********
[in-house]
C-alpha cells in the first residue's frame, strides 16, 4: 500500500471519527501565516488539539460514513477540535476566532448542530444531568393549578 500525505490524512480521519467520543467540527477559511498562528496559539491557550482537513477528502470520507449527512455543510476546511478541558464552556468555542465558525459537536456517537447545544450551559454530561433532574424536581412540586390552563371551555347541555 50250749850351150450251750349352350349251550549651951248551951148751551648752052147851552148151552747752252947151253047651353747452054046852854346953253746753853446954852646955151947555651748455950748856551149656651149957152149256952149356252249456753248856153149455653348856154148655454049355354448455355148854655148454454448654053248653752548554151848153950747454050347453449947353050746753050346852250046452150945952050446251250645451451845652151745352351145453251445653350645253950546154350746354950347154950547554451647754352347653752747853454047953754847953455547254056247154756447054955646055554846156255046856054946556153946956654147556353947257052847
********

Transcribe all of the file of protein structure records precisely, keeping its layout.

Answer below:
[in-house]
C-alpha cells in the first residue's frame, strides 16, 4: 500500500471519527501565516488539539460514513477540535476566532448542530444531568393549578 500525505490524512480521519467520543467540527477559511498562528496559539491557550482537513477528502470520507449527512455543510476546511478541558464552556468555542465558525459537536456517537447545544450551559454530561433532574424536581412540586390552563371551555347541555 50250749850351150450251750349352350349251550549651951248551951148751551648752052147851552148151552747752252947151253047651353747452054046852854346953253746753853446954852646955151947555651748455950748856551149656651149957152149256952149356252249456753248856153149455653348856154148655454049355354448455355148854655148454454448654053248653752548554151848153950747454050347453449947353050746753050346852250046452150945952050446251250645451451845652151745352351145453251445653350645253950546154350746354950347154950547554451647754352347653752747853454047953754847953455547254056247154756447054955646055554846156255046856054946556153946956654147556353947257052847